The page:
I sang another one. From this valley, they say you are going. Cross it off. Your red stripe matches your eyes/you close your cover before striking/Your father’s got the shipfitter blues/Loving you has made me bananas. (I still don’t know how I knew that.) As I went, I got louder.
John Jacob Jingleheimer Schmidt, that’s my name too.
Then newer ones. Slow down, you move too fast. Leaving On a Jet Plane. Ruby, Don’t Take Your Love to Town.
Songlines are not as easy as they look.
I sat down on a twine wrapped box & suddenly I heard a voice. It was almost too soft to hear, like the wind just touching your hair, or snowflakes falling at night. Whoa, it’s working, I thought. The voice came again. What are you doing? it said. The words came slowly, drifting down over my shoulder. I looked up. Oh, hi, Mrs. Kucharik, I said.
I heard you singing. You have a beautiful voice. Her voice still sounded like wind. I was trying to sing the world into being, as if that said it all. Oh, she said. That was it. Oh. Her eyes were patient & kind so I just started telling her about the songlines. About singing the secret names of the plants & trees & rocks. About how when you sing the right names, you bring the world alive again.
& when I had finished she said, I know this. I know it with a different name, but I know this. It is how you make home.
Their family had moved in a couple of years before ours. When we moved in, all the other neighbors stopped by to say to give them a call if we needed help. My dad said thanks a lot, but he was sure we could manage. There was a lot of smiling & bad jokes. She did not come over until the end of the next day. She said she’d made sloppy joes & lemonade & she had extra & she said she knew how it was to have everything in boxes, & she wondered if we might be hungry. The sloppy joes were wrapped delicately in some kind of parchment & tied with colored ribbon, like a special gift you’d give a friend. We had never seen anything like it.
I couldn’t believe I hadn’t thought of it. I bet she knew the songlines of this place all along. She seemed to me like just the person to know.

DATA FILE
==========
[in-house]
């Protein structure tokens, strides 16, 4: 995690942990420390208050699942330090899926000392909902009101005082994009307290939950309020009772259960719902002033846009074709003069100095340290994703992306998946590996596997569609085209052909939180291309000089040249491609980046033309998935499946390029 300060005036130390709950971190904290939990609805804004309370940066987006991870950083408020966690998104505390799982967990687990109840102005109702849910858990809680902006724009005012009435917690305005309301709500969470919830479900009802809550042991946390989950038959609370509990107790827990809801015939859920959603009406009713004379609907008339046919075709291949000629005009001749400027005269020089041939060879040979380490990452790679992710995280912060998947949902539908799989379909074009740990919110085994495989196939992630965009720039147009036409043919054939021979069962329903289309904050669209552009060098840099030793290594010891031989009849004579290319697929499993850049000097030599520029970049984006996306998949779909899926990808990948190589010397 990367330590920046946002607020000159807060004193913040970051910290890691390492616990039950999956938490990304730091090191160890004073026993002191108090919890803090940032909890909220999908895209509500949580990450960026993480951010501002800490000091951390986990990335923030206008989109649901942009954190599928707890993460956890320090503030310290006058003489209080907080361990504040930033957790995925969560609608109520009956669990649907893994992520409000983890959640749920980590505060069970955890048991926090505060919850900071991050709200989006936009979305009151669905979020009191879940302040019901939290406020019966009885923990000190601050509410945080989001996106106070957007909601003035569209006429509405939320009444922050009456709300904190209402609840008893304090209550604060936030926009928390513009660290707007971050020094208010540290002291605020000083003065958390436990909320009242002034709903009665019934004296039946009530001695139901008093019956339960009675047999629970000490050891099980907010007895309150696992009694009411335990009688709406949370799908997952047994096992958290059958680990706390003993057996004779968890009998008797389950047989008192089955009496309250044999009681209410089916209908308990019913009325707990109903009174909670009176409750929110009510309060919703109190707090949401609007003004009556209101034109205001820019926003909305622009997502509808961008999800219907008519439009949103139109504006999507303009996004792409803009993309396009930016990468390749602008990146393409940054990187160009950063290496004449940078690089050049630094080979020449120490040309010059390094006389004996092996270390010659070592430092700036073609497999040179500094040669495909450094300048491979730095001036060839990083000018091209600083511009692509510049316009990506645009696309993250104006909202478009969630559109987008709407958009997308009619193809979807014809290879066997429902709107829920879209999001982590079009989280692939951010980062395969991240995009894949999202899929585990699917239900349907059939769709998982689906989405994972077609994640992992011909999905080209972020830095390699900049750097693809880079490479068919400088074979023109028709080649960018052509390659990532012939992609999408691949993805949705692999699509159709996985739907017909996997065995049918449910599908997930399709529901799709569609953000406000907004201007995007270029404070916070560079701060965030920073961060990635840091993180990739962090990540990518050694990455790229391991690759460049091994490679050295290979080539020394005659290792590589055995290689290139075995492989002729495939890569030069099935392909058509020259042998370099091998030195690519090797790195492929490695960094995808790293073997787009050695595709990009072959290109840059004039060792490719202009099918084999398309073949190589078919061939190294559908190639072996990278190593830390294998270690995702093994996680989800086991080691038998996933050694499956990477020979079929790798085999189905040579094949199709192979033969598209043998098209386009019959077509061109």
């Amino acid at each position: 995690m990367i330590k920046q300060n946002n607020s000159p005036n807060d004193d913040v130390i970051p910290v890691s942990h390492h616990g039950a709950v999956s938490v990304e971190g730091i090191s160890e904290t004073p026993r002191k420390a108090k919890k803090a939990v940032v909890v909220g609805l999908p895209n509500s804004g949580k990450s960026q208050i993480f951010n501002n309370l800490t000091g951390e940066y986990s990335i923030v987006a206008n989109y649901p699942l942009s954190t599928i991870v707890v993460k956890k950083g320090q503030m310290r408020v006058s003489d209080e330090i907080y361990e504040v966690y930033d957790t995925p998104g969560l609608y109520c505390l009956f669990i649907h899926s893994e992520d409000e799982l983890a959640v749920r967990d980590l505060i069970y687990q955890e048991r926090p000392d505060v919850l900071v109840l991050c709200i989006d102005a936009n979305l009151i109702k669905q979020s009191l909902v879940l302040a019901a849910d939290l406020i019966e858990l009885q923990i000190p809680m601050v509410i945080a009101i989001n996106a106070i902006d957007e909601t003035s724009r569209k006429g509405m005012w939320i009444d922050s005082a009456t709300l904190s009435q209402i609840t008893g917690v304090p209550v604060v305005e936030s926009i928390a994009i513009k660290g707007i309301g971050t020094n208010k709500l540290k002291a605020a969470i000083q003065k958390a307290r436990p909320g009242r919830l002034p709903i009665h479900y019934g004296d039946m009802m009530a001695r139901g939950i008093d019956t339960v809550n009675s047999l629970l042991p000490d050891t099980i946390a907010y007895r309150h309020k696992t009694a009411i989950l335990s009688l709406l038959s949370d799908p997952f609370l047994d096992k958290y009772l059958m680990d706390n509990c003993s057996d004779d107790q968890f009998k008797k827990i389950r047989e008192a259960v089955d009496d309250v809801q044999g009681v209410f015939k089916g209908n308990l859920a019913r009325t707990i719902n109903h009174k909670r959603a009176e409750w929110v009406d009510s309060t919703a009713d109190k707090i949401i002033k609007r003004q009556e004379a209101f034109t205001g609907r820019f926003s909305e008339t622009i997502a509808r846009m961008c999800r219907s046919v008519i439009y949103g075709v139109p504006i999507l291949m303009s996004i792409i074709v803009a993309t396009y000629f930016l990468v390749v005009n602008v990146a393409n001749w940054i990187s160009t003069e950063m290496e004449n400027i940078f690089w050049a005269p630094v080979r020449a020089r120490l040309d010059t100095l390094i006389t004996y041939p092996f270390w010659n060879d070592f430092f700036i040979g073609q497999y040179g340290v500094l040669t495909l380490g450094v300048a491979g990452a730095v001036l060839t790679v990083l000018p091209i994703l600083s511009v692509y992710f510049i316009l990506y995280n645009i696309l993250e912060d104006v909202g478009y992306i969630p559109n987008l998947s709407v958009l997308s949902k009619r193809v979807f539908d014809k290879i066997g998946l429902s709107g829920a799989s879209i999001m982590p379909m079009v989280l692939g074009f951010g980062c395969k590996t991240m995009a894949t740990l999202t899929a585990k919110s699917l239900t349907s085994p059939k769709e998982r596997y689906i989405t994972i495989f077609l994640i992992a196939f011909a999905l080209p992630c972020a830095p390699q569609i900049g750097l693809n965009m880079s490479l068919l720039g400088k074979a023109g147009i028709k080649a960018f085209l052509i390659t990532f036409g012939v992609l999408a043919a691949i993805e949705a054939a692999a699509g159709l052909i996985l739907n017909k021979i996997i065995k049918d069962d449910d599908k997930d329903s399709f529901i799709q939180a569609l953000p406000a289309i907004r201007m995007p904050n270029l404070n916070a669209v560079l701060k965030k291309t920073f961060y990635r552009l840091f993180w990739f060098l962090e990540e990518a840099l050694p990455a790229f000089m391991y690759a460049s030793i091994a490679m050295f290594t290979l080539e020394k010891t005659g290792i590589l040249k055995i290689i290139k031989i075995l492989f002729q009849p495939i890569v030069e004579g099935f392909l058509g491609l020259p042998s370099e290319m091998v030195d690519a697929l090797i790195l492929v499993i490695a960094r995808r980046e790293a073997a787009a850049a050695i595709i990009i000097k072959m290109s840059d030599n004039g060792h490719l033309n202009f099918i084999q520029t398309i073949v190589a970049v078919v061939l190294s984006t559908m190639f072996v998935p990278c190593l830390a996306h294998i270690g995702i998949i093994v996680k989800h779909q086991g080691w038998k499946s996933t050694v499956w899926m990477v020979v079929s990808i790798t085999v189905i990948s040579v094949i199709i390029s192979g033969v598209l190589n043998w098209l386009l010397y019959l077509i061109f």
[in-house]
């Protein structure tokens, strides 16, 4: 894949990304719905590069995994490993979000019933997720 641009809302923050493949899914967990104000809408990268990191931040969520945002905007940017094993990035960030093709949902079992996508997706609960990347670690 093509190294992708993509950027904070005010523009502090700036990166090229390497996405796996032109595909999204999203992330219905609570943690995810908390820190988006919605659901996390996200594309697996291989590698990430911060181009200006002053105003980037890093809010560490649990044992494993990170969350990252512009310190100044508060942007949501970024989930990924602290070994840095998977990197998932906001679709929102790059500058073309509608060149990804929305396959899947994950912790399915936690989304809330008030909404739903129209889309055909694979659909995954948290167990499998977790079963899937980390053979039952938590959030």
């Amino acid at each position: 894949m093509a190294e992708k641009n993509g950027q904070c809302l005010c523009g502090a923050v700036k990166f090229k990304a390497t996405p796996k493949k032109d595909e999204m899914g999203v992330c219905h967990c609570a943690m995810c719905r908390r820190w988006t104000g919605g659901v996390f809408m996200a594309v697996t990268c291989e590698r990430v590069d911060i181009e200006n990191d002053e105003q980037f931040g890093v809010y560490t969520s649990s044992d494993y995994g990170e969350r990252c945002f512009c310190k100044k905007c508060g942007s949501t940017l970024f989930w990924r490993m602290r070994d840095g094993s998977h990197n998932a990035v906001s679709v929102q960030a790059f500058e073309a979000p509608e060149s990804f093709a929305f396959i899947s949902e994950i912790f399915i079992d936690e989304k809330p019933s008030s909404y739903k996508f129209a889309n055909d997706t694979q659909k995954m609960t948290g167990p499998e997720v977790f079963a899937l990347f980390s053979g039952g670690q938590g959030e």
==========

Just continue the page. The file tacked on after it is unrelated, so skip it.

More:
Can you teach me the songline to this place? I said. She looked at me for a moment & then she smiled.
I don’t know it, she said. But I do know something almost like that. Would that help? she said. Yes, I said. & then she began to sing, softly in Japanese. It was sad & beautiful & filled with things I would not have names for for many years. What is it? I asked when she had finished. It is an old song. It is hard to translate, but I think it means that people make the world come alive for each other. You understand? I nodded & she nodded back.
Later, I got a card in our mailbox. On the outside was a brush painting of a crane, in three simple lines. Inside there was beautiful calligraphy. I kept it on my desk & each time we moved, 6 more times before I went away to college, I carried it with me carefully so I wouldn’t lose it.
It was the words to the song she sang that day:
I am the cloud & the green mountain waiting.
I am the still bamboo without wind.
I am the cricket each night that reminds you,
who are a thousand miles away,
there are always two cups at my table.
At the bottom of the card, she had written, It may not be a real songline, but it’s a start. It’s a start.
We often forget that life is quite simple. We play, we talk, we sing & dance & make love. We fill the world with our stories & everything we touch with love comes alive. Everything we touch with love becomes a piece of our home.
That’s the power of a songline. It is the memory of how we have touched the world & how the world has touched us back & we have both come alive because of it. It is the memory of how we have made the world home for each other. How even a thousand miles away, you will always know that at my table there are two cups waiting for your return, whenever that may be. It may not be a real songline, but it’s a start.
with love, Brian